Published in: Credit Cards | Nov. 20, 2018
By: The Ascent Staff
Some people decide to just stop making the payments, but this is the worst thing you could do. You'll end up accruing late-payment fees, and eventually, your account will go to collections. This will significantly lower your credit score, which can make it difficult for you to get a new car lease or loan in the future. Here are some better strategies you can try instead.
Many car leases enable you to transfer the lease to another person. If you can't find someone on your own, you can post your lease to a lease-swapping website. Share the details of the vehicle and the lease, and if someone is interested, they'll contact you. Then the website will assist you in working out the legal aspects of the transfer.
You may be required to pay a lease transfer fee, which can cost up to $500. Some lease agreements require that you retain some liability even after you transfer the lease, sort of like being a cosigner on a loan. If the new owner of the lease falls behind on their payments, you will be expected to take them over again.
It's also worth noting that not all lease agreements allow a transfer. Read your agreement carefully to ensure that this is an option before you pay to post on a lease-swap website.
Most lease agreements enable you to purchase the car at any time for a designated buyout price, which you can find in the agreement. If you can afford to do so, this is the quickest and easiest way out of the loan. Then, if you decide you don't want the car, you can sell it. However, this is usually only a good idea if the resale value of the car is equal to or greater than the buyout price.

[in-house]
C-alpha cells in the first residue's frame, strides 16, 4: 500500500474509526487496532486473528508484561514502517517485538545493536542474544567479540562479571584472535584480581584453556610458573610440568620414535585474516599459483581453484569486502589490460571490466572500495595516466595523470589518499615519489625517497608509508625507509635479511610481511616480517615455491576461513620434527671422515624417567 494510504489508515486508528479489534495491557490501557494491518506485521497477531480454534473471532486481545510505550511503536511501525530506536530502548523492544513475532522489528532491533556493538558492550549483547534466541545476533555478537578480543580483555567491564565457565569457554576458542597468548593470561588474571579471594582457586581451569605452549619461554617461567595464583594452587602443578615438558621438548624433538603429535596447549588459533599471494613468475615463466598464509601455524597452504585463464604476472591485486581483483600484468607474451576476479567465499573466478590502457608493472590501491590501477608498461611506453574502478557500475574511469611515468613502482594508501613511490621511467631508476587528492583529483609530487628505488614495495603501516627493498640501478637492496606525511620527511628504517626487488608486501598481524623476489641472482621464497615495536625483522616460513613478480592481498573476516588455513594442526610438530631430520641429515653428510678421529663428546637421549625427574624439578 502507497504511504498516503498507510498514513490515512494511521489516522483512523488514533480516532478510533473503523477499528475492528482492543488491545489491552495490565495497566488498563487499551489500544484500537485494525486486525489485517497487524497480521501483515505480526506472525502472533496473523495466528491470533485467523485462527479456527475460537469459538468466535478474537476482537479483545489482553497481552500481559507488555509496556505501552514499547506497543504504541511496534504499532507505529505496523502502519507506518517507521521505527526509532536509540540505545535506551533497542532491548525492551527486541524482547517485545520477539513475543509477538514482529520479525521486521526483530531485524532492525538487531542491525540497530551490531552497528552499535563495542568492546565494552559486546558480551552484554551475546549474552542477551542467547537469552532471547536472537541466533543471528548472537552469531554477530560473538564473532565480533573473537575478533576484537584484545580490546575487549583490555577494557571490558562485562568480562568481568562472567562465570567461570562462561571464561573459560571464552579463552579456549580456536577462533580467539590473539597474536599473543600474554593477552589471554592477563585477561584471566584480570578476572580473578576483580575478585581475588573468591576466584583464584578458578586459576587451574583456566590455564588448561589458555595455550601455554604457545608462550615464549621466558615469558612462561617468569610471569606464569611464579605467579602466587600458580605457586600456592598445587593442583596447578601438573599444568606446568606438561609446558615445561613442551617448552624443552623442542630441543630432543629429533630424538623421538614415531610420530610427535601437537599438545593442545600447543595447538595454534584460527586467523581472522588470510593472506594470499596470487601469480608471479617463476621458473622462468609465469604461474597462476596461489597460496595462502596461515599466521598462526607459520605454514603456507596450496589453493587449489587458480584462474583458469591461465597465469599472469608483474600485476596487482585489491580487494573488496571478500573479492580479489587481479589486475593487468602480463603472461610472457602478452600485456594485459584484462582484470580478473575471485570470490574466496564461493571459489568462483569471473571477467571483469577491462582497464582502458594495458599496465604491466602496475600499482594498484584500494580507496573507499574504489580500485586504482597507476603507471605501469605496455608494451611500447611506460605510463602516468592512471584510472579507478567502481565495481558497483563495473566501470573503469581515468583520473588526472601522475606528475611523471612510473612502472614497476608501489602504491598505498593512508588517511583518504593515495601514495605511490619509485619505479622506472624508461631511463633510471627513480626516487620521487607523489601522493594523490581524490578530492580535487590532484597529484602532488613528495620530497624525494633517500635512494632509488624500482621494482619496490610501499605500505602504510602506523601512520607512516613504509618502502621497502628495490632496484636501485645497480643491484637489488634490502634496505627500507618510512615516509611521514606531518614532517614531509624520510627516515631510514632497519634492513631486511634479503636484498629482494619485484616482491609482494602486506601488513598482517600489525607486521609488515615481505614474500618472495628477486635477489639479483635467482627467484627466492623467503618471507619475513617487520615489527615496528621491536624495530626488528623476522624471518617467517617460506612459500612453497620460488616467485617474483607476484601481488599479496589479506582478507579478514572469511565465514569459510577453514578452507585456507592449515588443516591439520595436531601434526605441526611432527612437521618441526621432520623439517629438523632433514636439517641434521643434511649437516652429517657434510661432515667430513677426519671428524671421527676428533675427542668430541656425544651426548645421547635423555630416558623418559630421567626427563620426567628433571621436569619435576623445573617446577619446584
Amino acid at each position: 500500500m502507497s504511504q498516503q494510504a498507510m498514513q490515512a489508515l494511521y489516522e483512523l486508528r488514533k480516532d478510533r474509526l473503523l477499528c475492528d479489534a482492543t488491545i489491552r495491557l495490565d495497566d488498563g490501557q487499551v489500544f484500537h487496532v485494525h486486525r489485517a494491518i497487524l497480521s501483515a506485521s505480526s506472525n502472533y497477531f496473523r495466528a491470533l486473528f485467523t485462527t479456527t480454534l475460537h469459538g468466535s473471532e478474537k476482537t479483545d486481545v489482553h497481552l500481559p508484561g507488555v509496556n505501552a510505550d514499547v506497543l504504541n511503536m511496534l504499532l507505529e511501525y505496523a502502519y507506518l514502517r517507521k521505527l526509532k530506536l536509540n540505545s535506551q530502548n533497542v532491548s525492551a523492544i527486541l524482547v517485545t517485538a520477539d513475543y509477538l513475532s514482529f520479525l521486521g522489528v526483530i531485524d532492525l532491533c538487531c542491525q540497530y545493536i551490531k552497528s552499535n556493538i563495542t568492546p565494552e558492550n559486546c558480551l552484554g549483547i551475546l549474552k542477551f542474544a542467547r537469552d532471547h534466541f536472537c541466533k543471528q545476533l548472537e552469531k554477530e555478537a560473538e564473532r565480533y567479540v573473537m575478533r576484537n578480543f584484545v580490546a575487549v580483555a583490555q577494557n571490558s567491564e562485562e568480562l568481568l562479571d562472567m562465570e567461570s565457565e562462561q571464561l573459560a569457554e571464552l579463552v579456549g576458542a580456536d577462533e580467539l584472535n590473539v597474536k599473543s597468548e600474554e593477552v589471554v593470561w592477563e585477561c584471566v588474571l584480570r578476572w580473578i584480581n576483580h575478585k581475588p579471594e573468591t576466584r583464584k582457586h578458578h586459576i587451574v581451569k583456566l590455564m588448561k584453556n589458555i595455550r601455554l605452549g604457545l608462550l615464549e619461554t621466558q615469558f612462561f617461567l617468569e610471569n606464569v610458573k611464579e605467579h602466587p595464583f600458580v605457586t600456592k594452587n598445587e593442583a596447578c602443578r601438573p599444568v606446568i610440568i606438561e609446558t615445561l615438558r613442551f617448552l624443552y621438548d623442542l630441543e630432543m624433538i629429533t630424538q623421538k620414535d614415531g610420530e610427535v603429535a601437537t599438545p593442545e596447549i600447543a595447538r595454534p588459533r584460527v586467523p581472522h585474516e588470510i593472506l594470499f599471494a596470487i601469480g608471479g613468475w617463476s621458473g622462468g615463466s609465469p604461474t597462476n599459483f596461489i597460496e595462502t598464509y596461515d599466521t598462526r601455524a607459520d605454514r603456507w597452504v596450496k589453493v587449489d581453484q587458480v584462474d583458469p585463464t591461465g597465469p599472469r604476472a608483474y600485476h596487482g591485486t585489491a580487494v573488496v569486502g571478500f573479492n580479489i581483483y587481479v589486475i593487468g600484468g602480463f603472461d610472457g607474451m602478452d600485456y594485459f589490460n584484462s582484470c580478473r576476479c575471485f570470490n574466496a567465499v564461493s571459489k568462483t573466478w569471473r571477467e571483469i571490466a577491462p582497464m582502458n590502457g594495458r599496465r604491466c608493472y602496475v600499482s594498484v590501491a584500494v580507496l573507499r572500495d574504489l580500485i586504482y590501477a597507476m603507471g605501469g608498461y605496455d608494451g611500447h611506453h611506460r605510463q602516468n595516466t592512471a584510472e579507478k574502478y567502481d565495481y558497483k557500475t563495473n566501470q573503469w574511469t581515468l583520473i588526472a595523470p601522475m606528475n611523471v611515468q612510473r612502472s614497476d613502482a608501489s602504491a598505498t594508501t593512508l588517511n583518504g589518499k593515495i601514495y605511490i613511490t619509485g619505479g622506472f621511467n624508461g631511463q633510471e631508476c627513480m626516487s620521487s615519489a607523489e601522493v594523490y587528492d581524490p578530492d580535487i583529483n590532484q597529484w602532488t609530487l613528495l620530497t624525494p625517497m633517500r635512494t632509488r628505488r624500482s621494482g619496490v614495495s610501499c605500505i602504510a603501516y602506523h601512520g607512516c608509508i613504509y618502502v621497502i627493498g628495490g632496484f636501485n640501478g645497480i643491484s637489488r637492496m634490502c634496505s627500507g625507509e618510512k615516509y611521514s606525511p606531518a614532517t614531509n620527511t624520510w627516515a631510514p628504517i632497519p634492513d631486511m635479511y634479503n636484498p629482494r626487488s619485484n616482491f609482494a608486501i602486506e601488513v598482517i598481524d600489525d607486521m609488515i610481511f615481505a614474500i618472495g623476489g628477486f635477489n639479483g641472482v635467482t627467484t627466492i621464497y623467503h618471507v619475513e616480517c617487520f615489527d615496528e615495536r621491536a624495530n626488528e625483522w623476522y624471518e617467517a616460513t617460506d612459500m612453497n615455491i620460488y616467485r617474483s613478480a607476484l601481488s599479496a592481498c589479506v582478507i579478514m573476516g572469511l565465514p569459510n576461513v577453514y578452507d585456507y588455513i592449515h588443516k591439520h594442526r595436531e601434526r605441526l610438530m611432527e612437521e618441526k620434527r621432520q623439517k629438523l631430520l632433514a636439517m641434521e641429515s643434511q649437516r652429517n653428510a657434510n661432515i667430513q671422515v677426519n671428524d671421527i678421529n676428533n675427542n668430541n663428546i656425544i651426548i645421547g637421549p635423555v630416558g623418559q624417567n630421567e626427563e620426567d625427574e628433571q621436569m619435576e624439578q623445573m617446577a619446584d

You can also try taking your car to a dealership and seeing if they will buy it from you. They will pay you wholesale value, which may be less than you could get by selling it privately, but you may have trouble selling it privately since you can't hand over the title until the lease is paid off. If the dealership agrees to buy the car from you, you can take that money and apply it toward your lease's early termination fees.
You may also be able to trade the car back to the dealership you bought it from and buy or lease a new car. If you're getting a new lease, the dealership may enable you to roll over the outstanding balance into your new lease. That gets you the new car you want with no early termination fees, but it doesn't free you from paying back what you owe.
Getting rid of the lease so that you can buy a new car is a little trickier, and your lease agreement may not allow this unless the car is worth more money now than had been anticipated. In that case, you may be able to negotiate a deal with the dealership that gets you out of the lease without paying all of those hefty fees.
You always have the option to return the car and pay the early penalty fees. You can find out what these fees are by checking your lease agreement. It may be a flat fee, or it may depend on the current balance on the lease. They may charge you additional fees as well, including any repairs or maintenance the vehicle needs and other costs associated with getting the car ready for sale. It's not uncommon for all of this to add up to several thousand dollars when all is said and done.
Before you do this, it's a good idea to compare these costs against how much you would pay if you stuck with the lease payments until it was paid off. This may be the smarter course of action if the cost difference between the two options is negligible.
Getting out of your car lease before its end date may or may not be possible. You're unlikely to get out of it without your wallet taking a hit, but better your wallet than your credit score.
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